Be Aware of These Unusual Traffic Laws from Around the World

Millennial Magazine- international traffic laws

There are thousands of unusual traffic laws throughout the world, although most of them weren’t that odd when they were created. This is because laws tend to stay on the books long after they become obsolete or just plain common knowledge.

In many cases, these weird laws were enacted in response to someone actually doing precisely what the law prohibits, a fact you may find hard to believe in some instances! Here are 20 of the strangest traffic laws in the world.


1. Drivers are prohibited from driving on certain days (Philippines)
The Philippines’ capital of Manila is famous for its traffic congestion, which makes the metropolitan area “uninhabitable”. Traffic is so bad in the Philippines that drivers are restricted from driving one day of the week with the day based on the last digit of their license plate number.

2. Drivers must have an extra pair of prescription glasses in their car (Spain)
Spain is known for its unusual traffic laws that can catch travelers off-guard with laws that vary by the day of the week and time of the day. If you need prescription glasses to drive, be sure you have a back-up with you before you hit the roads in Spain. Spanish traffic law requires motorists keep a spare pair of glasses in their car, just in case the first pair is lost or damaged.

3. Drivers can’t run out of fuel on the Autobahn (Germany)
The Autobahn is Germany’s world-famous federal highway where speed limits are an abstract concept. As though driving the autobahn isn’t challenging enough, it’s illegal to run out of gas on the highway. It’s also illegal to walk on the Autobahn so getting stranded and walking in search of gas can mean two fines, first for endangering other drivers and another for endangering yourself!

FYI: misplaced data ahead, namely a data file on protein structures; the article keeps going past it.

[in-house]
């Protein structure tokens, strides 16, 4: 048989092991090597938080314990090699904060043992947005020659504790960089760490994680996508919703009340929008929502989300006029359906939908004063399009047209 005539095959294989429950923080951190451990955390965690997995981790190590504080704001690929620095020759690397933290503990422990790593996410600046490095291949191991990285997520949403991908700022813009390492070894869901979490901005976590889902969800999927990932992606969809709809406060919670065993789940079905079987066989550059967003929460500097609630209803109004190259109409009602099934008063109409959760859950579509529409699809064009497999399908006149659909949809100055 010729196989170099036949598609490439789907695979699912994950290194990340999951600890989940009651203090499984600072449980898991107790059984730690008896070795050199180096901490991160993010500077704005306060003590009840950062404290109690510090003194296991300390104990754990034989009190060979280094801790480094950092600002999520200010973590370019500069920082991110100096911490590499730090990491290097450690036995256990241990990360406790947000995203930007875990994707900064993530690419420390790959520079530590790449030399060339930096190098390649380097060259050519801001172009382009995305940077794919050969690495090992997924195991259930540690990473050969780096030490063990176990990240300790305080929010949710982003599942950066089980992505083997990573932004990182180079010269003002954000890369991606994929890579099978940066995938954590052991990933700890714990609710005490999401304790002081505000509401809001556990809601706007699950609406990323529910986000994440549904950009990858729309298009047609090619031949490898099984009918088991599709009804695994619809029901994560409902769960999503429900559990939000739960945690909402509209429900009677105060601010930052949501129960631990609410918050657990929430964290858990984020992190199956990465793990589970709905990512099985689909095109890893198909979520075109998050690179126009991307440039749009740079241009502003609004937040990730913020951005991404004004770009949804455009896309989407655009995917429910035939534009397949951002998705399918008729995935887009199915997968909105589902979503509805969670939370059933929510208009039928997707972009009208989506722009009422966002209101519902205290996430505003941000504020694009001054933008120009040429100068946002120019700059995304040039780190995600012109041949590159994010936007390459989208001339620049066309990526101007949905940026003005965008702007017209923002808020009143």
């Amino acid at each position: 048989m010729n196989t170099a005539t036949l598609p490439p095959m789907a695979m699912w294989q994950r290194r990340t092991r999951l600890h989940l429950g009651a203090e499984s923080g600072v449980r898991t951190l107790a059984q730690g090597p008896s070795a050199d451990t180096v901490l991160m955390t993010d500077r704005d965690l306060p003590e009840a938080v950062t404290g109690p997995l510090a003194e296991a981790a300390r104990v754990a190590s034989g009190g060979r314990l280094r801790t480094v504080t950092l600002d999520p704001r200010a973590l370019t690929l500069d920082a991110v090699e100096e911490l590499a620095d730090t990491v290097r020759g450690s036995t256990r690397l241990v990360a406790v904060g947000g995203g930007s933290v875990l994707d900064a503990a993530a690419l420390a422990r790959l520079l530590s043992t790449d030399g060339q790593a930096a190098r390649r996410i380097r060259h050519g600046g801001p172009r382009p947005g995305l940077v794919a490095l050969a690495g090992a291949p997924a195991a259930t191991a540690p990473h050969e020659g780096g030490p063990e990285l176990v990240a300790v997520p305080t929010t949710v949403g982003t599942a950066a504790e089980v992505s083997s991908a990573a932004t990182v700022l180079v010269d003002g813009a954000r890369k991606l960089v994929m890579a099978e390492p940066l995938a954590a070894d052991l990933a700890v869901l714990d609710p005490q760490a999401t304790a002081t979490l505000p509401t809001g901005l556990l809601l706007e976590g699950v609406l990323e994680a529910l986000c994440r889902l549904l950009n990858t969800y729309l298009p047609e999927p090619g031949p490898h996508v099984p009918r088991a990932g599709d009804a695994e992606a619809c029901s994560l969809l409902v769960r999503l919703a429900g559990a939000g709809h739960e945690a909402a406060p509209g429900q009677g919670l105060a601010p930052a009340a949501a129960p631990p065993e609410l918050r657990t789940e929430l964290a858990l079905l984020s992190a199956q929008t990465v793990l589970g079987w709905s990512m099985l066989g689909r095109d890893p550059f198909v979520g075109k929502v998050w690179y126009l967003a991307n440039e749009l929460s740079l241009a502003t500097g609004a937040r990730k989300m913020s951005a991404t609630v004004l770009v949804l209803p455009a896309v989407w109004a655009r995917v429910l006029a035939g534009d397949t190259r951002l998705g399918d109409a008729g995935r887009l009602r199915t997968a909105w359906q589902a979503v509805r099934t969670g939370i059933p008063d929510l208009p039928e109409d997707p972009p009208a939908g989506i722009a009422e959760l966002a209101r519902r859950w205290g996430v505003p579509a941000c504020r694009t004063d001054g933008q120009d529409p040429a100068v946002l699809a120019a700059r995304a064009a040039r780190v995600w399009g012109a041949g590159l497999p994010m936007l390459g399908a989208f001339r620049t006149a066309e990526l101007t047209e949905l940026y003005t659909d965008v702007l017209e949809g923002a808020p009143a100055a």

4. Drivers cannot come within 50 meters of a pedestrian (Singapore)
While staying 50 feet away from pedestrians may seem a bit extreme to many drivers, this law in Singapore is designed to protect pedestrians. It also seems to work very well as Singapore has one of the most efficient road systems in the world!

5. Drivers cannot splash pedestrians with rainwater (Japan)
Japan offers up another example of a seemingly odd traffic law that’s designed to protect people. In Japan, it’s illegal for drivers to splash pedestrians with rainwater. Unlike many unusual traffic laws, this one is actually highly enforced through the month of June when typhoons often leave a great deal of standing water. In one 5-year period, police received 63 reports of motorists splashing pedestrians while driving through puddles.

6. Drivers must check for people under their vehicle before starting the engine (Denmark)
While safety is important, it can also be taken a bit far. In Denmark, motorists are required by law to check beneath their vehicle for people or animals that may have taken shelter before they start the engine. The law specifically warns drivers to check for sleeping children.